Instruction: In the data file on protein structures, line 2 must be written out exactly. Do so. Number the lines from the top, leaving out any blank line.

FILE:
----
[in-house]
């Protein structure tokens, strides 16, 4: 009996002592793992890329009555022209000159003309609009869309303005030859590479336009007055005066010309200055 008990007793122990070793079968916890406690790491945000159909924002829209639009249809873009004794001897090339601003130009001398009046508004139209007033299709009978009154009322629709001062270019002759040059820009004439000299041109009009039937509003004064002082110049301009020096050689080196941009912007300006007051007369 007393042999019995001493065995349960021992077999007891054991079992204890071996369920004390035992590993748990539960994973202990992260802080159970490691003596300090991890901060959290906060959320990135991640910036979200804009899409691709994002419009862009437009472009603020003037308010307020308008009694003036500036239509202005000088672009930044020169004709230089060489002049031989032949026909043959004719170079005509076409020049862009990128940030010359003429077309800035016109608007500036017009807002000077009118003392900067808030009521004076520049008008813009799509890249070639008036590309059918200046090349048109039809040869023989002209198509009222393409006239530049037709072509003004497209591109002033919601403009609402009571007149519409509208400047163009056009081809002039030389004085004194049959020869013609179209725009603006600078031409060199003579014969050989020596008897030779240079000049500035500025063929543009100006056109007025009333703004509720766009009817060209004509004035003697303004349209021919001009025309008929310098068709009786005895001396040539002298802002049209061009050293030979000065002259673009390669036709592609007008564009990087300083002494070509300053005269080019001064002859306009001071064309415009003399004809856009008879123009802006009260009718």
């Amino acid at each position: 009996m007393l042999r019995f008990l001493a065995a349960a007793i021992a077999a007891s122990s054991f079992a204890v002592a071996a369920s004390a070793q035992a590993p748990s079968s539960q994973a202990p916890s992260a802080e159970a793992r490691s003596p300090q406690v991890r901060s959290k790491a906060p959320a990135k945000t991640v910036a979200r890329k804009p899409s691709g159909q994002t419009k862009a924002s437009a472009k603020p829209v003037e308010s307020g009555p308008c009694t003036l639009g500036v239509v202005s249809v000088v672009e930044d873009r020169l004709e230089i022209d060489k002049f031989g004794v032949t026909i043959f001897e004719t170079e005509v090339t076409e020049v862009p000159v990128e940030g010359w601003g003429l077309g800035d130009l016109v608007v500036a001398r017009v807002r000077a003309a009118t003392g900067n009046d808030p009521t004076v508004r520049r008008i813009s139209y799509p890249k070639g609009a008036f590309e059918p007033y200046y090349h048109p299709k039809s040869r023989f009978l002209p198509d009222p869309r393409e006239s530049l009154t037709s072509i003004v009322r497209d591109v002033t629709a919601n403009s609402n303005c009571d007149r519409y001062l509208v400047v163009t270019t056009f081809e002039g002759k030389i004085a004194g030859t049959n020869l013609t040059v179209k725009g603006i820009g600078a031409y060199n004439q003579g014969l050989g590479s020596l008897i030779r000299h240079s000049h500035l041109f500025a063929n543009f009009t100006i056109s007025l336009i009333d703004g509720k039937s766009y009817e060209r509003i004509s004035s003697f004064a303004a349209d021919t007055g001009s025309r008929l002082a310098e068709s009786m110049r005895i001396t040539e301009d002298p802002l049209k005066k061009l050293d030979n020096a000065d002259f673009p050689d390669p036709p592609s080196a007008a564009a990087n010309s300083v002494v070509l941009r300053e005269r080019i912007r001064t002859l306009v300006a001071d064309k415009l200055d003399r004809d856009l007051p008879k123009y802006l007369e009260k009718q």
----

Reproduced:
């Protein structure tokens, strides 16, 4: 009996002592793992890329009555022209000159003309609009869309303005030859590479336009007055005066010309200055 008990007793122990070793079968916890406690790491945000159909924002829209639009249809873009004794001897090339601003130009001398009046508004139209007033299709009978009154009322629709001062270019002759040059820009004439000299041109009009039937509003004064002082110049301009020096050689080196941009912007300006007051007369 007393042999019995001493065995349960021992077999007891054991079992204890071996369920004390035992590993748990539960994973202990992260802080159970490691003596300090991890901060959290906060959320990135991640910036979200804009899409691709994002419009862009437009472009603020003037308010307020308008009694003036500036239509202005000088672009930044020169004709230089060489002049031989032949026909043959004719170079005509076409020049862009990128940030010359003429077309800035016109608007500036017009807002000077009118003392900067808030009521004076520049008008813009799509890249070639008036590309059918200046090349048109039809040869023989002209198509009222393409006239530049037709072509003004497209591109002033919601403009609402009571007149519409509208400047163009056009081809002039030389004085004194049959020869013609179209725009603006600078031409060199003579014969050989020596008897030779240079000049500035500025063929543009100006056109007025009333703004509720766009009817060209004509004035003697303004349209021919001009025309008929310098068709009786005895001396040539002298802002049209061009050293030979000065002259673009390669036709592609007008564009990087300083002494070509300053005269080019001064002859306009001071064309415009003399004809856009008879123009802006009260009718």